From the title of this series, I had expected thestrals to appear in the first two stories. When they didn’t, I expected that pattern to continue here. But I like how you ended the story with finally introducing a physical thestral. They have been the shadowy theme of this story, and now they are seen, making them less mysterious and more manageable. Well, check that metaphor out.
I’m glad Hugo gets a chance to resolve his feelings and move forward. In the first chapter we saw what initiated Sirius’ experience with death, but we didn’t see much further to the future (but we know he dies young, perhaps before he gets a chance to fully resolve his feelings about death). In the Neville story we see Nevile’s evolution over a greater span of time as he grapples with some of his personal struggles that tie indirectly into his experience of death. And here in the final chapter we see Hugo actually go full circle from avoiding to finally accepting the entire experience. I find this all really evocative and powerful.
I really really enjoyed this whole story, and, ironically, I think the Neville chapter was my favorite =P
Neville did NOT need more tragedy in his childhood.
I mean, yeah, I know it says in cann that Neville saw his grandfather die. But can’t you let me have a bit of denial and not make me experience it? No? Fine.
Wow, what impactful words to ear at a young age. I can’t help but wonder if Neville’s grandfather was giving this advice to Neville for his life overall, or if he was specifically talking about the immediate situation of reacting to his passing? Either way, Neville definitely took it and an with it. I think it’s a very powerful message, especially for Neville, who lots of people didn’t think really belonged in Gryffindor.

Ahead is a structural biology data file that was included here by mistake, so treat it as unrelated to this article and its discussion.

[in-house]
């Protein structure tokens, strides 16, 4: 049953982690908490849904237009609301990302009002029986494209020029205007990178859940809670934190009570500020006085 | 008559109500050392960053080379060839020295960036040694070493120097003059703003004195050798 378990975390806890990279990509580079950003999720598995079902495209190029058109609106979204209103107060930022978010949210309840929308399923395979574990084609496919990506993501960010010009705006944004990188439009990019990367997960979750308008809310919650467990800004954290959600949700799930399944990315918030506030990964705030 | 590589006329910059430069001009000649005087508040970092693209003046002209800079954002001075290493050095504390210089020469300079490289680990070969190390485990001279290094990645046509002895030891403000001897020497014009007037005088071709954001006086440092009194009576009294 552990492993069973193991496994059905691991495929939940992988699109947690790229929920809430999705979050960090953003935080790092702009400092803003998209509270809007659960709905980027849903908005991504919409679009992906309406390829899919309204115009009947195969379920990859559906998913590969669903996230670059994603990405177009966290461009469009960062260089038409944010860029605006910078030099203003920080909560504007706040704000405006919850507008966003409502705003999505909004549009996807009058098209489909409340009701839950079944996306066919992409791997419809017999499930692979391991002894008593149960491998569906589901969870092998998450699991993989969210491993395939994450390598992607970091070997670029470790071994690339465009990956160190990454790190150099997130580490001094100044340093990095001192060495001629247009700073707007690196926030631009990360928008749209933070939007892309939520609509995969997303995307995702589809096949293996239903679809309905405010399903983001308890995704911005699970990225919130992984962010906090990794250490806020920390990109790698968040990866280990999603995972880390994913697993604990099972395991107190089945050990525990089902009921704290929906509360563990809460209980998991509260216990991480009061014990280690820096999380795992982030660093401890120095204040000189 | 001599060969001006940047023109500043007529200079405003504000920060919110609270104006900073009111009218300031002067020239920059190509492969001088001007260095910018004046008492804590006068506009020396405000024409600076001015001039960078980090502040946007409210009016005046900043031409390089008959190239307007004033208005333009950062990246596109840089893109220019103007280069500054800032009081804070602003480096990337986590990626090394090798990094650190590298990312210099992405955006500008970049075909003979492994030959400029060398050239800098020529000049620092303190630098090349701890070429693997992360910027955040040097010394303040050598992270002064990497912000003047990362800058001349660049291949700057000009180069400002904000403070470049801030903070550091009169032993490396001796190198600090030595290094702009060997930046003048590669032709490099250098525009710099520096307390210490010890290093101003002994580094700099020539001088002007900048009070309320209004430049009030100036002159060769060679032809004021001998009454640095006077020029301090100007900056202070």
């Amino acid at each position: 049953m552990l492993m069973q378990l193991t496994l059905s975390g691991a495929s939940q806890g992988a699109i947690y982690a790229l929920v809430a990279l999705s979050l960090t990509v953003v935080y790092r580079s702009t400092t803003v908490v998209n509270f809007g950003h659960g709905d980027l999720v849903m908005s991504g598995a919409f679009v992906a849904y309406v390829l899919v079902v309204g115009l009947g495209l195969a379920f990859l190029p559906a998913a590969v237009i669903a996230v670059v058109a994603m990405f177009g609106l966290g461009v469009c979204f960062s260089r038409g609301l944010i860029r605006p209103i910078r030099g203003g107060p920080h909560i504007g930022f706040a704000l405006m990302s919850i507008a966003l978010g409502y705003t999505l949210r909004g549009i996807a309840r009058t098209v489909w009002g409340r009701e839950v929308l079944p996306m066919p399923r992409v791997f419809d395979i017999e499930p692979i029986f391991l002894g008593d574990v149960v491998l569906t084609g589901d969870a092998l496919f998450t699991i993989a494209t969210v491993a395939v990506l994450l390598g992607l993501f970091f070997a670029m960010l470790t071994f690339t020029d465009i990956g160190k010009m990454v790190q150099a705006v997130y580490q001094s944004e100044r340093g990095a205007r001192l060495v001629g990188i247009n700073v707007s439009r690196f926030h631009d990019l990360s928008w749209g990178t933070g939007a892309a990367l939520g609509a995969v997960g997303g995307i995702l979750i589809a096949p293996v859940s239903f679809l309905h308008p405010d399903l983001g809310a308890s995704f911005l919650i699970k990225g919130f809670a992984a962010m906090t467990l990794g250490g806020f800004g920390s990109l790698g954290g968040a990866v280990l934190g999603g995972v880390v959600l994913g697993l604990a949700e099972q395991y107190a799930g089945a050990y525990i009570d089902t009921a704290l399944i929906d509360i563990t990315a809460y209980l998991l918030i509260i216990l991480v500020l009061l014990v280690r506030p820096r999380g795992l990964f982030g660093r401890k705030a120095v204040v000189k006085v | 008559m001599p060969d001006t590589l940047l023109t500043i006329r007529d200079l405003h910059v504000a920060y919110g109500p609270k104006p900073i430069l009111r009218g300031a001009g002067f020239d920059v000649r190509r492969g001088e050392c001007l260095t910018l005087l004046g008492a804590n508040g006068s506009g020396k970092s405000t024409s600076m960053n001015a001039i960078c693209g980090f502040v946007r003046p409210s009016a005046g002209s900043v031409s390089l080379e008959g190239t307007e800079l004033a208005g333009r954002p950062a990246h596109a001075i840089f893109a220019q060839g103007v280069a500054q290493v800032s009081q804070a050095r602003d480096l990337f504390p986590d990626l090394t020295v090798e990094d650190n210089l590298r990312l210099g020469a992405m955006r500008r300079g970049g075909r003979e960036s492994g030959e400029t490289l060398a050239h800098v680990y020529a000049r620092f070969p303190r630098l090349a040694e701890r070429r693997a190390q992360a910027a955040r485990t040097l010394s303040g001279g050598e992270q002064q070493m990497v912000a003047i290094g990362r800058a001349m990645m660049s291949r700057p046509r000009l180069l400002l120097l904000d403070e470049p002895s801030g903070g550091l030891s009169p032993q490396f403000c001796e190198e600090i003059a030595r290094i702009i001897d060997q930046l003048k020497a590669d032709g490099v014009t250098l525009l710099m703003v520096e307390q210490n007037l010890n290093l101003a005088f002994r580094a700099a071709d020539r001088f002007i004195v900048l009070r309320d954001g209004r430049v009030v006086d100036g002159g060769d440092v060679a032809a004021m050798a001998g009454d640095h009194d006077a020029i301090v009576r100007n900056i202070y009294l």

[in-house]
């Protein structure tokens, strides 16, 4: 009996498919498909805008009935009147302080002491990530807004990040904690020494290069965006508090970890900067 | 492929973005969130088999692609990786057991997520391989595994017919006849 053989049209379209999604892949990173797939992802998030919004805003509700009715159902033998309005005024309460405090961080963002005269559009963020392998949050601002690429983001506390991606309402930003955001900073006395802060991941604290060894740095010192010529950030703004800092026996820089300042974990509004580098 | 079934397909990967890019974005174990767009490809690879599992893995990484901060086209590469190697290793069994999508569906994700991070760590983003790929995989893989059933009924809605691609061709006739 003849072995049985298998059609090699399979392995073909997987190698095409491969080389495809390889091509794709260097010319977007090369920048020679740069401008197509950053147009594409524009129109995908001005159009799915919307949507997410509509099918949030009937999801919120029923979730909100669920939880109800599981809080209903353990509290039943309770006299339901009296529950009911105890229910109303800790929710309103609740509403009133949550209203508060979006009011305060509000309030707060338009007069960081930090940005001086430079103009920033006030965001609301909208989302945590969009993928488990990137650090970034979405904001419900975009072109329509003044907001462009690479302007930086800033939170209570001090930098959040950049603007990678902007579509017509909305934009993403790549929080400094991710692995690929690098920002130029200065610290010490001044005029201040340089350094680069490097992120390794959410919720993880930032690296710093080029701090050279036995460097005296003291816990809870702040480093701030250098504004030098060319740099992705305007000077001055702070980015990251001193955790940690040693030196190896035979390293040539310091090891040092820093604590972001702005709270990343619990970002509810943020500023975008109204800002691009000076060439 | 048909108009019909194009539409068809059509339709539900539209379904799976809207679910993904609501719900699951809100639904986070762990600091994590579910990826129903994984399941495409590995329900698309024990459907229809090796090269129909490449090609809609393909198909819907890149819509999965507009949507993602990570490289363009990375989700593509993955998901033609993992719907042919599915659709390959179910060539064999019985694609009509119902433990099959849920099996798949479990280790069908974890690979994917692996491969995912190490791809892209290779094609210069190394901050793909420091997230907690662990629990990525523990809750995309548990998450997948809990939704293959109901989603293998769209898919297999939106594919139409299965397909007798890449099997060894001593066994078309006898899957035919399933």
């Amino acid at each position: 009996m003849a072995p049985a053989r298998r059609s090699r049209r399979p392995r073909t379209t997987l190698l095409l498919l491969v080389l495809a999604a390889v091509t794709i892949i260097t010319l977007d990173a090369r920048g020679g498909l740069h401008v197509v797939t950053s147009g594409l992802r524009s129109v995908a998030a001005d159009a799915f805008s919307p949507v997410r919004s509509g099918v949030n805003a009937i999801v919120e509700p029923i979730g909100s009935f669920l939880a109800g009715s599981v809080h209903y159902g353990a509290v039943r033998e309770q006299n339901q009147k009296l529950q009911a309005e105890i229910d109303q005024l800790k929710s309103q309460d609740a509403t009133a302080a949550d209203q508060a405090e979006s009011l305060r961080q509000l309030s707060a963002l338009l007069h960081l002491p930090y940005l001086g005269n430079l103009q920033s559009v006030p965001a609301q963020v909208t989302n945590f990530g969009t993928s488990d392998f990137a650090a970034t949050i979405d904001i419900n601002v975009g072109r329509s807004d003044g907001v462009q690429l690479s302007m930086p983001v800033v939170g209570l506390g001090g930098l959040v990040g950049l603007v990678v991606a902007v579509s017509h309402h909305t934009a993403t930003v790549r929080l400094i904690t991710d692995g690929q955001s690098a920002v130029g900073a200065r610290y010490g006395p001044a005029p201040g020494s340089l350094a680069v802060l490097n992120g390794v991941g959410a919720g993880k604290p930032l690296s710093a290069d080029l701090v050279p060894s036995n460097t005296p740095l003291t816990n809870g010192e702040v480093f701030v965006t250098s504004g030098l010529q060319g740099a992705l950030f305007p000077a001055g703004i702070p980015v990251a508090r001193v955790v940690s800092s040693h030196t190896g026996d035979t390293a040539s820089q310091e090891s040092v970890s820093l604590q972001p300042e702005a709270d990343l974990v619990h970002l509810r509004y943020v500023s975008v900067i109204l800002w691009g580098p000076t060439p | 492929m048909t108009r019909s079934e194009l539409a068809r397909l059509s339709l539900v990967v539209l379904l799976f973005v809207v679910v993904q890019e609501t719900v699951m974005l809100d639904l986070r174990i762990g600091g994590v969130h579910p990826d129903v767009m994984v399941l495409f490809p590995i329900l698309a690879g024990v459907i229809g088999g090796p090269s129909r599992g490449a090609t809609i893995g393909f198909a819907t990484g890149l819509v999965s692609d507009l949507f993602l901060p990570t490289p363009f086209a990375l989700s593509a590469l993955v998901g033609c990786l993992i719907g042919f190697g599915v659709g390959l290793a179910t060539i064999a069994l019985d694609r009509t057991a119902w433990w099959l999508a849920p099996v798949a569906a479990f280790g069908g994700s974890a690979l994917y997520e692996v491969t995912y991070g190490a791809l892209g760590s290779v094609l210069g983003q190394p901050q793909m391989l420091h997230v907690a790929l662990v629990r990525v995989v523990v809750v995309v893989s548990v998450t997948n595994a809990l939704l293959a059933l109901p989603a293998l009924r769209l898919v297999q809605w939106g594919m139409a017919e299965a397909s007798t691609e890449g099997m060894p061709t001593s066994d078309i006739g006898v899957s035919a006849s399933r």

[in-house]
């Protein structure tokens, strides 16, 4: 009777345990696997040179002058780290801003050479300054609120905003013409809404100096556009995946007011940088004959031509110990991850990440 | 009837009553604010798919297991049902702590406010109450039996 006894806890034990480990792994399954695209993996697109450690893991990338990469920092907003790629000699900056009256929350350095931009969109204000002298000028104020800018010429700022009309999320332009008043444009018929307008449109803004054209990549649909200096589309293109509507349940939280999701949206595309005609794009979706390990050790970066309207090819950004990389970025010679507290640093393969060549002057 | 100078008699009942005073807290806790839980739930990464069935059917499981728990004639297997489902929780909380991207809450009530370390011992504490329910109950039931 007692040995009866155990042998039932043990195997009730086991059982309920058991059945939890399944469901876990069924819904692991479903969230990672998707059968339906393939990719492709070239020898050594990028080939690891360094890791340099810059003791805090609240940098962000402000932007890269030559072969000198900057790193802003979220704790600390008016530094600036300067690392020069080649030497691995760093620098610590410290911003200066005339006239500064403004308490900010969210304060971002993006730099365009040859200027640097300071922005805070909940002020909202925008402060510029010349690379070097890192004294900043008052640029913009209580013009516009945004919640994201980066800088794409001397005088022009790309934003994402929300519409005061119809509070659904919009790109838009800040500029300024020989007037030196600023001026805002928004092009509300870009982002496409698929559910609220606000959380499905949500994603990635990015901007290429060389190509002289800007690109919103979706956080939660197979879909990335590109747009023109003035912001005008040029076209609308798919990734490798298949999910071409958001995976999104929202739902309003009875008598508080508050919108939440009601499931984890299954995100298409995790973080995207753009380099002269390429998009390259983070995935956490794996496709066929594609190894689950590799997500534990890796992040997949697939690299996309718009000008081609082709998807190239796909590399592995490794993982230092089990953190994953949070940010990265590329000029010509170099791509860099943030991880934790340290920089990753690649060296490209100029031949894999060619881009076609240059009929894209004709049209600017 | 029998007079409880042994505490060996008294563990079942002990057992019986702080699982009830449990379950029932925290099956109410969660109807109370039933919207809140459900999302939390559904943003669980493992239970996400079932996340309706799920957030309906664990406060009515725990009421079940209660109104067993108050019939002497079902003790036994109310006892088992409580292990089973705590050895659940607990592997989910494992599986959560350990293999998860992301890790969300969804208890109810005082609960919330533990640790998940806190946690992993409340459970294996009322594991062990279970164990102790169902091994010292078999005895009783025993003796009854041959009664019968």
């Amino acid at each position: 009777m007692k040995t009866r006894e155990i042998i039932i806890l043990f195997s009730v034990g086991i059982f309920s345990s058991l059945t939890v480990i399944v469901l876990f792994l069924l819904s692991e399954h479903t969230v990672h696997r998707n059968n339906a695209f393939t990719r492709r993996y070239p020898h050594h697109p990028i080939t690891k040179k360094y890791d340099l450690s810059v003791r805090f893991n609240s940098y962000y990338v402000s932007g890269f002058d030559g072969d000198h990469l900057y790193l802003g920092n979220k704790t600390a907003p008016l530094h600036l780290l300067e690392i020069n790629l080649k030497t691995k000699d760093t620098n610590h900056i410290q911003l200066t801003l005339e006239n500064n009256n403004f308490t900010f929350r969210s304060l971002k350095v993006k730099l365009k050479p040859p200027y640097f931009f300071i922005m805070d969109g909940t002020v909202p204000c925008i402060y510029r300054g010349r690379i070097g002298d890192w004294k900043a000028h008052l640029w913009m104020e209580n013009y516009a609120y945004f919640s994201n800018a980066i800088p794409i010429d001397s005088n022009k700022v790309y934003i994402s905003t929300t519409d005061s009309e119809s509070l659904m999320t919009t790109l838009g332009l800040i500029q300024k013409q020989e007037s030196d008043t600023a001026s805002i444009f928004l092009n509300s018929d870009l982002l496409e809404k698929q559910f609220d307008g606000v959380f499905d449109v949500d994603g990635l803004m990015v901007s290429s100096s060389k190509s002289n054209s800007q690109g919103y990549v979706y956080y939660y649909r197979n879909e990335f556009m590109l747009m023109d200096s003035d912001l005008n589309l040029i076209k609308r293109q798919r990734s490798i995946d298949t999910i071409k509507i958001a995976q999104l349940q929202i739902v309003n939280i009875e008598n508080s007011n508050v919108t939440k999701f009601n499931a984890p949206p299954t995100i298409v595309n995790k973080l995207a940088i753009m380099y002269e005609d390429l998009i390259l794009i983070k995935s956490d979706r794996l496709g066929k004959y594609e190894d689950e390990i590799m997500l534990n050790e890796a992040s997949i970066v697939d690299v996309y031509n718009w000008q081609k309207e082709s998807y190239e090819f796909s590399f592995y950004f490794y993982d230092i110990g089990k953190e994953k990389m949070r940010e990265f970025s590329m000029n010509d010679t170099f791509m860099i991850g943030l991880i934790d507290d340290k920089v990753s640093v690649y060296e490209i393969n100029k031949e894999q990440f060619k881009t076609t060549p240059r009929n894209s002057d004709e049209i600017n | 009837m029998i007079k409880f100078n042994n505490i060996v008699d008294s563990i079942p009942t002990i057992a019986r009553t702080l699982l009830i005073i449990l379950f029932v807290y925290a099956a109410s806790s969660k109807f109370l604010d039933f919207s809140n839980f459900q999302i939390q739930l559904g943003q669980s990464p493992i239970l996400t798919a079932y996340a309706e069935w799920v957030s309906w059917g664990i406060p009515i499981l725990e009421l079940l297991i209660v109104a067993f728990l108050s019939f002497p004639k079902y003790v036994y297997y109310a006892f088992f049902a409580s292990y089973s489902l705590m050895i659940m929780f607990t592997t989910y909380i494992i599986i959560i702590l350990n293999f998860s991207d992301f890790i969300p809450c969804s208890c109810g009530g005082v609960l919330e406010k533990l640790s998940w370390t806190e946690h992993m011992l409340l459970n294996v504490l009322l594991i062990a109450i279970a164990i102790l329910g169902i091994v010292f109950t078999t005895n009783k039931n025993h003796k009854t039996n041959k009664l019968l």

“You fall over in exhaustion; from jumping across half the castle, or carrying your cowardice for five years, you don’t know.” Wow, that sentence hurts. Neville is not a coward, and I wish he could see that. Standing up to his friends was definitely a very brave thing to do, but because he was not successful, he seems to see it is a failure. That is a really significant insight into Neville’s character, I think. His gran definitely held him to very high standards, and it makes sense that he feels that nothing he can do is good enough, and best attempts don’t count if they’re not successful.
Okay, can we go back to dying grandfather? That might be easier to read that Neville’s crippling self-doubt.
I do like the self-doubt as applied to Neville’s seventh year. People tend to see that year as a very dramatic transformation for Neville, but the way that you describe it makes more sense, that he continued to have very deep insecurities, but did his best.
Oooh, I really like that the very end is the only time in this piece when what he fears happening (being swept aside) actually happens, and he is able to respond to it much better than he expected.